This is because trying to fit 8-15 rear-focused sets in a single session on top of the back exercises would likely cause overtraining. However, if you’re working out four to six times per week you can spread those sets across two or three sessions.
For example, you could do two rear delt exercises on shoulder day with 7 sets between the two. Then on the back day perform 8 sets with two exercises again.
This is how you could lay a program to train your rear delts twice per week with back and shoulders:
- Day 1: Chest, Triceps, and Side and Front Delts
- Day 2: Back, Biceps, and Rear Delts
- Day 3: Legs
- Day 4: Shoulders (Rear, Side, and Front Delts)
- Day 5-7: Active Rest
You’ll notice I included side and front delt exercises on chest day. If you’re curious about that, check out my article on determining when to do shoulders with chest or back.
Here are a few rear delt isolation exercises to include on back and shoulder day:
- Reverse pec deck fly
- Rear delt raises
- Rear delt rows
- High to low-face pulls
- Band pull-aparts
Many of these exercises also work the traps. If you’re not sure why, check out my article explaining how the reverse fly targets the upper back and shoulders.
Oftentimes the rear delts are categorized as back muscles, however, this is not the case. Although they aren’t a primary mover in common shoulder exercises like overhead presses they do provide security to the main movers.
The rear delts can be a part of shoulder day since they are one of three deltoid heads, which is a shoulder muscle. This rear head stabilizes the glenohumeral joint during side and front delt exercises.
As I touched on earlier, performing heavier rear delt exercises in the 8-12 rep range is well suited for shoulder day. Consider working your rear delts first on this day. That way they’ll be fresh and ready to move heavier weights compared to doing them at the end of a back workout.
Just keep in mind that when I say heavy I mean relative to the rear delts. They are small muscles so they can’t effectively lift very much weight without the upper back taking over.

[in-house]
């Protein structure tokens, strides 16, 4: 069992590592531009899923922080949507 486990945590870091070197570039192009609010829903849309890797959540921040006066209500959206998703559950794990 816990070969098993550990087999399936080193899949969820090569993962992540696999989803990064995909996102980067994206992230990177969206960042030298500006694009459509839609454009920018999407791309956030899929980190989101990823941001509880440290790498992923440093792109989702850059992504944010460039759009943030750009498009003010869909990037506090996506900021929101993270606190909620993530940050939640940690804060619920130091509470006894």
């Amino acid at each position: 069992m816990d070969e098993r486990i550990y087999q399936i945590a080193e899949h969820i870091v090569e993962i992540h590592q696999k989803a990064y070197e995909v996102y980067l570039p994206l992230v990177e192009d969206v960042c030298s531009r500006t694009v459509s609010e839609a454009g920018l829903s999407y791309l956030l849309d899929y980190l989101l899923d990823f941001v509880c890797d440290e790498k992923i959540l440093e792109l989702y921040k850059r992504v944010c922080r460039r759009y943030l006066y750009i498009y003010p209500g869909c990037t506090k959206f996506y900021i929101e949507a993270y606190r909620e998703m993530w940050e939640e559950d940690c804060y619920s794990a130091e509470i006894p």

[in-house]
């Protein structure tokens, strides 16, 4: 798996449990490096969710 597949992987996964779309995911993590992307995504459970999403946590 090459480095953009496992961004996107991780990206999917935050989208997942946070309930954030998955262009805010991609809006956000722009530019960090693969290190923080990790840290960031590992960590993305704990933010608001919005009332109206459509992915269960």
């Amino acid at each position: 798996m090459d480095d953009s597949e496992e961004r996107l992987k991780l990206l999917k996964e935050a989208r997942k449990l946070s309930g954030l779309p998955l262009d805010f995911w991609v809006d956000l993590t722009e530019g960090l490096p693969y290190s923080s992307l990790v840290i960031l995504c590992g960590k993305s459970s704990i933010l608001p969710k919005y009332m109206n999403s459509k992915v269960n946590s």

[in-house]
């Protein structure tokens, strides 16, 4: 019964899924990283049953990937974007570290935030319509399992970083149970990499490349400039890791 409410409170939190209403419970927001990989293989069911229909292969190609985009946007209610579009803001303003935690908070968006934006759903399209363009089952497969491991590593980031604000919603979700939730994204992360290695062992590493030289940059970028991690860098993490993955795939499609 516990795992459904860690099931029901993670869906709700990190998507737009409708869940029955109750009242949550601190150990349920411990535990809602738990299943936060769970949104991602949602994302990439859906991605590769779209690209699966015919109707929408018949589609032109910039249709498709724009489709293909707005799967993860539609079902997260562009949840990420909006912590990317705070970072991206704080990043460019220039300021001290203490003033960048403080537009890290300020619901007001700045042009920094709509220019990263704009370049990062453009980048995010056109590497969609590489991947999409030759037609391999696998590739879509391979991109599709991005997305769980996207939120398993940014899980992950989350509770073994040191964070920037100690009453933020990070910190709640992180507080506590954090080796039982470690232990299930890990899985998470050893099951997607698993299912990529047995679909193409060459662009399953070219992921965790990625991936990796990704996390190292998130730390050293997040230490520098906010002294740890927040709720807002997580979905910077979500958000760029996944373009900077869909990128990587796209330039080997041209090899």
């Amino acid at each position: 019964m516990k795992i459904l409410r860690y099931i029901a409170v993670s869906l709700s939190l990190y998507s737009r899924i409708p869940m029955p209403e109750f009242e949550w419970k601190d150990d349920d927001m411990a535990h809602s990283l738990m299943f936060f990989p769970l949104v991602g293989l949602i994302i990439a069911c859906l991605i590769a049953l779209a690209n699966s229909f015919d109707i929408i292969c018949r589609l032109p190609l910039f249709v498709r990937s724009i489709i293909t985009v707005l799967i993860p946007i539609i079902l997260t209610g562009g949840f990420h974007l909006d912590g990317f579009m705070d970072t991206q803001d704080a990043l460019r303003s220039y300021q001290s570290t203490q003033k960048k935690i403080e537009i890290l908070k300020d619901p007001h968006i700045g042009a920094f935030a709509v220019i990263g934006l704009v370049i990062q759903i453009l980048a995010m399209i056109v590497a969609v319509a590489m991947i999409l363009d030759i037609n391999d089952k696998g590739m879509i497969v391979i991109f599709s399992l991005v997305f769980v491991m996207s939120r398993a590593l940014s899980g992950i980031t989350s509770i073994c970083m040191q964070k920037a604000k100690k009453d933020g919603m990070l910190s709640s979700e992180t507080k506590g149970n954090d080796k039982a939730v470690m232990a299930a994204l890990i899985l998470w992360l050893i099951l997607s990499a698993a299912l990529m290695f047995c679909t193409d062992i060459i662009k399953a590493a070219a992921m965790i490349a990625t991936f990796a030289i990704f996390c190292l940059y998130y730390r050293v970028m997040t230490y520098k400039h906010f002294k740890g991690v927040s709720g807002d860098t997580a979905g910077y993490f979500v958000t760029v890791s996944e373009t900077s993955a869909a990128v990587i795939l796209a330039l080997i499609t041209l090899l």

Sample Rear Delt Workout on Back Day
This workout is focused on moderate rep back exercises with one high rep isolation exercise for the rear delts. The intention is to recruit their fast twitch fibers with the back movements and their slow twitch fibers with the bent-over lateral raises.
- Lat pulldowns: 4 sets x 12 reps
- Bent-over rows: 3 x 8
- Lat pullovers: 3 x 12
- Bent-over lateral raises to isolate the rear delts: 3 x 20
- Dumbbell bicep curls: 2 x 15
Sample Rear Delt Workout on Shoulder Day
Keep in mind that the front delts get a lot of stimulation from chest day pressing movements. This tends to cause the fronts to be overdeveloped in comparison to the sides and rears.
That’s why I designed this shoulder workout to target the fast and slow twitch rear delt fibers at the beginning. This will focus your effort on this head to prevent imbalances.
- Shoulder height face pulls for rear and side delts: 4 x 12
- Bent-over lateral raises: 3 x 15
- Upright rows for side delts: 3 x 12
- Standing dumbbell press: 3 x 15
There are endless ways to include rear delts in your training program. By following these guidelines you can be more strategic on how you incorporate them into yours.
Just remember, training them after back helps maximize the mind-muscle connection with subsequent isolation exercises. Conversely, doing them with shoulders improves strength capabilities since they’ll be less taxed.
Concerned about shoulder health, not just size? You should visit my article about the differences in muscle and joint functions between rear delt flys and face pulls.